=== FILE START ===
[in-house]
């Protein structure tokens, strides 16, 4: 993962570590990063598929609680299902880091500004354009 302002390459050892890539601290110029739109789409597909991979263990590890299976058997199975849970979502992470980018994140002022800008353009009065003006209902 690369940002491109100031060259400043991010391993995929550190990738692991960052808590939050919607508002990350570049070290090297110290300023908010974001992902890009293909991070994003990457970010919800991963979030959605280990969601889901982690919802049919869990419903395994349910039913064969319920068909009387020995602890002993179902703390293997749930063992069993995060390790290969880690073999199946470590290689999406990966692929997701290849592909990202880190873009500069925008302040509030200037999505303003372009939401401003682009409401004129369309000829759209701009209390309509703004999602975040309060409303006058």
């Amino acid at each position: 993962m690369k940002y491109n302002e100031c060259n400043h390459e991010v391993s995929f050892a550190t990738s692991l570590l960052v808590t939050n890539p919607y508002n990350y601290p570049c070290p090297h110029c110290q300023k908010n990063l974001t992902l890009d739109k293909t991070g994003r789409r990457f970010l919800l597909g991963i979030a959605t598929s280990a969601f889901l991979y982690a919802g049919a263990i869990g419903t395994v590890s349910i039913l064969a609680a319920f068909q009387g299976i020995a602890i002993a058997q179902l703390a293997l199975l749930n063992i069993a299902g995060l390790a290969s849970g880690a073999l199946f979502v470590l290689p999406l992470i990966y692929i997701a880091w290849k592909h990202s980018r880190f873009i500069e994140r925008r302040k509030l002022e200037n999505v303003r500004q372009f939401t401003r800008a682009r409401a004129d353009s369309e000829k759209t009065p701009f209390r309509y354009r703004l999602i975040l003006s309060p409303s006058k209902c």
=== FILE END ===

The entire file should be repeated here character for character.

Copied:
[in-house]
């Protein structure tokens, strides 16, 4: 993962570590990063598929609680299902880091500004354009 302002390459050892890539601290110029739109789409597909991979263990590890299976058997199975849970979502992470980018994140002022800008353009009065003006209902 690369940002491109100031060259400043991010391993995929550190990738692991960052808590939050919607508002990350570049070290090297110290300023908010974001992902890009293909991070994003990457970010919800991963979030959605280990969601889901982690919802049919869990419903395994349910039913064969319920068909009387020995602890002993179902703390293997749930063992069993995060390790290969880690073999199946470590290689999406990966692929997701290849592909990202880190873009500069925008302040509030200037999505303003372009939401401003682009409401004129369309000829759209701009209390309509703004999602975040309060409303006058």
């Amino acid at each position: 993962m690369k940002y491109n302002e100031c060259n400043h390459e991010v391993s995929f050892a550190t990738s692991l570590l960052v808590t939050n890539p919607y508002n990350y601290p570049c070290p090297h110029c110290q300023k908010n990063l974001t992902l890009d739109k293909t991070g994003r789409r990457f970010l919800l597909g991963i979030a959605t598929s280990a969601f889901l991979y982690a919802g049919a263990i869990g419903t395994v590890s349910i039913l064969a609680a319920f068909q009387g299976i020995a602890i002993a058997q179902l703390a293997l199975l749930n063992i069993a299902g995060l390790a290969s849970g880690a073999l199946f979502v470590l290689p999406l992470i990966y692929i997701a880091w290849k592909h990202s980018r880190f873009i500069e994140r925008r302040k509030l002022e200037n999505v303003r500004q372009f939401t401003r800008a682009r409401a004129d353009s369309e000829k759209t009065p701009f209390r309509y354009r703004l999602i975040l003006s309060p409303s006058k209902c």